I have seen an incredible and immediate improvement in my parenting and in the relationship I have with both of our daughters, especially during times of stress. That’s not to say it’s “easy” now (guess, it’s time to give up on that notion!) or to say that we’ve even seen the worst of these challenges (I’m sure we haven’t). What I do know, is that every time I practice and use one of these new tools, I get better with it- and it’s more likely to be my go-to tool when something starts to go sideways.
Like many others, my greatest desire as a parent is to raise happy, healthy, confident, loving children. My greatest fear is that I’ll do more harm than good somehow, that despite all the love and my best intentions, my actions and behaviors will “screw them up”. I take heart knowing that by recognizing and embracing the three points above, I am moving in the right direction.
Thanks for reading and sharing. I’d love your thoughts, feedback, and recommendations too!
Although our kids are early in their school career, I noticed an interesting phenomenon before the start of this school year- jockeying for the “best” teacher. I had no idea the amount of chatter and behind the scenes positioning that goes on among parents about who their child will get the next year. I tried to adopt an attitude of nonchalance, but honestly did breathe a sigh of relief when both kids got “good ones.” But this phenomenon extends far beyond just teachers- there is this insidious desire to ensure that your child has the best of whatever’s on offer.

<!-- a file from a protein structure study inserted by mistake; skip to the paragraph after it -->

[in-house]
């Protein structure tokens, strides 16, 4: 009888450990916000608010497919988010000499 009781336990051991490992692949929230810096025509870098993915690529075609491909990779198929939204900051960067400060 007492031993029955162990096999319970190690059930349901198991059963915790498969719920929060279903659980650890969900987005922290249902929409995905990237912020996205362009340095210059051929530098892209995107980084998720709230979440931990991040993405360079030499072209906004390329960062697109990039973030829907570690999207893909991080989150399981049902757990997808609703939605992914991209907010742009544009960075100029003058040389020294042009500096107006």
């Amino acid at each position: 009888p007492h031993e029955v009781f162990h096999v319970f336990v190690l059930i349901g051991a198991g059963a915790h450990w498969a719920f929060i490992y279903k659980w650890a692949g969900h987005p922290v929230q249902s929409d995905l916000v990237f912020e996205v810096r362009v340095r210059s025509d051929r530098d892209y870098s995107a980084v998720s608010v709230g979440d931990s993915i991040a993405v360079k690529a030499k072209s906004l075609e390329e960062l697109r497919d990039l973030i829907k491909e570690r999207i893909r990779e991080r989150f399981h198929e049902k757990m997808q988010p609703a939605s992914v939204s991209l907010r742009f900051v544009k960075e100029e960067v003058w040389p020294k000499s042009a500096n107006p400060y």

I’m here to say, “Stop the madness!”
Remember when you were a kid and your Mom made you take the first cookie offered- you couldn’t dig through the plate to find the biggest or the one with the most chocolate chips? There’s a valuable lesson in there. It’s not to say in some Orwellian way, be satisfied with your lot in life, but rather that there are important lessons to be gained out of not having “the best” <insert your preferred noun here: teacher, coach, babysitter, principal, toy, equipment, computer, clothes- whatever>. Not to mention, the broken cookie really does taste JUST AS GOOD.